Mr. Pumblechook and I breakfasted at eight o'clock in the parlourbehind the shop, while the shopman took his mug of tea and hunch ofbread-and-butter on a sack of peas in the front premises. Iconsidered Mr. Pumblechook wretched company. Besides being possessedby my sister's idea that a mortifying and penitential characterought to be imparted to my diet - besides giving me as much crumbas possible in combination with as little butter, and putting sucha quantity of warm water into my milk that it would have been morecandid to have left the milk out altogether - his conversationconsisted of nothing but arithmetic. On my politely bidding himGood morning, he said, pompously, "Seven times nine, boy?" And howshould I be able to answer, dodged in that way, in a strange place,on an empty stomach! I was hungry, but before I had swallowed amorsel, he began a running sum that lasted all through thebreakfast. "Seven?" "And four?" "And eight?" "And six?" "And two?""And ten?" And so on. And after each figure was disposed of, it wasas much as I could do to get a bite or a sup, before the next came;while he sat at his ease guessing nothing, and eating bacon and hotroll, in (if I may be allowed the expression) a gorging andgormandising manner.

For such reasons I was very glad when ten o'clock came and westarted for Miss Havisham's; though I was not at all at my easeregarding the manner in which I should acquit myself under thatlady's roof. Within a quarter of an hour we came to Miss Havisham'shouse, which was of old brick, and dismal, and had a great manyiron bars to it. Some of the windows had been walled up; of thosethat remained, all the lower were rustily barred. There was acourt-yard in front, and that was barred; so, we had to wait, afterringing the bell, until some one should come to open it. While wewaited at the gate, I peeped in (even then Mr. Pumblechook said,"And fourteen?" but I pretended not to hear him), and saw that atthe side of the house there was a large brewery. No brewing was goingon in it, and none seemed to have gone on for a long long time.

A window was raised, and a clear voice demanded "What name?" Towhich my conductor replied, "Pumblechook." The voice returned,"Quite right," and the window was shut again, and a young lady cameacross the court-yard, with keys in her hand.

"This," said Mr. Pumblechook, "is Pip."

"This is Pip, is it?" returned the young lady, who was very prettyand seemed very proud; "come in, Pip."

Mr. Pumblechook was coming in also, when she stopped him with thegate.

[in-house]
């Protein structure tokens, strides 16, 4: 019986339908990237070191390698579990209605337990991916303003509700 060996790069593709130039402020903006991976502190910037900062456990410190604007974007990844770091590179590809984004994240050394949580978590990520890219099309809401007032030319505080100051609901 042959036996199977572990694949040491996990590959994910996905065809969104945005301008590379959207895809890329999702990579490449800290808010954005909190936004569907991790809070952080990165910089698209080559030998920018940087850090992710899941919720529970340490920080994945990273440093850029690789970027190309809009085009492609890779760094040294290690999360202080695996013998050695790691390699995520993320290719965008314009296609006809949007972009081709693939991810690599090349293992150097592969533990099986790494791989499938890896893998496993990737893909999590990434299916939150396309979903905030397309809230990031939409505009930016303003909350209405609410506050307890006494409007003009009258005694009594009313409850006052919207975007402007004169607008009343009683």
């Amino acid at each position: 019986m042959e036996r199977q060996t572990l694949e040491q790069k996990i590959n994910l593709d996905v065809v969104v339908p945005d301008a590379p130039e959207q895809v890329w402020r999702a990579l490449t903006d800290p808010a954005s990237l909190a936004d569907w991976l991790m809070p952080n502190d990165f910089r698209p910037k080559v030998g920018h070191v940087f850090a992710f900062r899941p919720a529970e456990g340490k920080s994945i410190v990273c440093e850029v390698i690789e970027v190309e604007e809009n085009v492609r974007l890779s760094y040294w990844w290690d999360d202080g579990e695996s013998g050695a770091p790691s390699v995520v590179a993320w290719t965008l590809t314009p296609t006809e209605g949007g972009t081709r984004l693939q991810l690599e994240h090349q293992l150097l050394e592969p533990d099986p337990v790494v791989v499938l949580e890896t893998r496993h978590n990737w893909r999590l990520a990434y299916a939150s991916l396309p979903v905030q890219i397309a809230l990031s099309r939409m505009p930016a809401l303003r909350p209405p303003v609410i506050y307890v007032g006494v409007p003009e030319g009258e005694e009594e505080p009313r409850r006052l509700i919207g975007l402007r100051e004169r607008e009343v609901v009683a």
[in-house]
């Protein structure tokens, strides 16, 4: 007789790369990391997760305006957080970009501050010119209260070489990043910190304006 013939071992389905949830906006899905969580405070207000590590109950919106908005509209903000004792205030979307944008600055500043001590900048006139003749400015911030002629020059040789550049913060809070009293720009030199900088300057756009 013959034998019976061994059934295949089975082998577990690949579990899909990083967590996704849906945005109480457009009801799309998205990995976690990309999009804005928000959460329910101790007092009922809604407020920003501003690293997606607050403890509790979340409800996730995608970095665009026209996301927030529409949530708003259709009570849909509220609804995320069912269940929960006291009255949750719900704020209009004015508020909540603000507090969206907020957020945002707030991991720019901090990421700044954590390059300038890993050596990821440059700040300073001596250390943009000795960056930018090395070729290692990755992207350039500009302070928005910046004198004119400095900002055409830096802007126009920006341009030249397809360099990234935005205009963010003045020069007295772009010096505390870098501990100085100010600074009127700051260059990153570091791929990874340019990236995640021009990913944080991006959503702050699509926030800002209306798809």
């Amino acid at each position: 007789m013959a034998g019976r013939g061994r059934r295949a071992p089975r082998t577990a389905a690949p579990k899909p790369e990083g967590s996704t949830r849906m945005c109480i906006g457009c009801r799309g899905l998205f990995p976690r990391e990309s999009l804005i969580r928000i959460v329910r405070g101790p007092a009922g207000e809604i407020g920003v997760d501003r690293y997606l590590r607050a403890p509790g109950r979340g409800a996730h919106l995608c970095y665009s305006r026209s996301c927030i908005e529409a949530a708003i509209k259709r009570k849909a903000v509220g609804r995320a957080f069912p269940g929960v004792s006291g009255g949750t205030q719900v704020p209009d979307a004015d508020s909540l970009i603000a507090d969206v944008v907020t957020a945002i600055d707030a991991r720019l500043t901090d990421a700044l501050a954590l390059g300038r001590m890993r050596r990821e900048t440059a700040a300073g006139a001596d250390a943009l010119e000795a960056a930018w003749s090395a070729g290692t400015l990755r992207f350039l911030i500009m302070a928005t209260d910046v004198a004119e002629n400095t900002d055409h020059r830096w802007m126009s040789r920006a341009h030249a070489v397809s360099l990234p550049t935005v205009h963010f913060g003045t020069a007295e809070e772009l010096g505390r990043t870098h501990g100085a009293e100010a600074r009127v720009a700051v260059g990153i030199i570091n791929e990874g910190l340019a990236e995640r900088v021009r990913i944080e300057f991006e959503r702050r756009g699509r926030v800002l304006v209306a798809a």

"Oh!" she said. "Did you wish to see Miss Havisham?"

"If Miss Havisham wished to see me," returned Mr. Pumblechook,discomfited.

"Ah!" said the girl; "but you see she don't."

She said it so finally, and in such an undiscussible way, that Mr.Pumblechook, though in a condition of ruffled dignity, could notprotest. But he eyed me severely - as if I had done anything tohim! - and departed with the words reproachfully delivered: "Boy!Let your behaviour here be a credit unto them which brought you upby hand!" I was not free from apprehension that he would come backto propound through the gate, "And sixteen?" But he didn't.

My young conductress locked the gate, and we went across thecourt-yard. It was paved and clean, but grass was growing in everycrevice. The brewery buildings had a little lane of communicationwith it, and the wooden gates of that lane stood open, and all thebrewery beyond, stood open, away to the high enclosing wall; andall was empty and disused. The cold wind seemed to blow colderthere, than outside the gate; and it made a shrill noise in howlingin and out at the open sides of the brewery, like the noise of windin the rigging of a ship at sea.

She saw me looking at it, and she said, "You could drink withouthurt all the strong beer that's brewed there now, boy."

"I should think I could, miss," said I, in a shy way.

"Better not try to brew beer there now, or it would turn out sour,boy; don't you think so?"

"It looks like it, miss."

"Not that anybody means to try," she added, "for that's all donewith, and the place will stand as idle as it is, till it falls. Asto strong beer, there's enough of it in the cellars already, todrown the Manor House."

"Is that the name of this house, miss?"

"One of its names, boy."

"It has more than one, then, miss?"

"One more. Its other name was Satis; which is Greek, or Latin, orHebrew, or all three - or all one to me - for enough."

"Enough House," said I; "that's a curious name, miss."

"Yes," she replied; "but it meant more than it said. It meant, whenit was given, that whoever had this house, could want nothing else.They must have been easily satisfied in those days, I should think.But don't loiter, boy."

Though she called me "boy" so often, and with a carelessness thatwas far from complimentary, she was of about my own age. She seemedmuch older than I, of course, being a girl, and beautiful andself-possessed; and she was as scornful of me as if she had beenone-and-twenty, and a queen.

We went into the house by a side door - the great front entrancehad two chains across it outside - and the first thing I noticedwas, that the passages were all dark, and that she had left acandle burning there. She took it up, and we went through morepassages and up a staircase, and still it was all dark, and onlythe candle lighted us.

At last we came to the door of a room, and she said, "Go in."

Title: Great Expectations
Author: Charles Dickens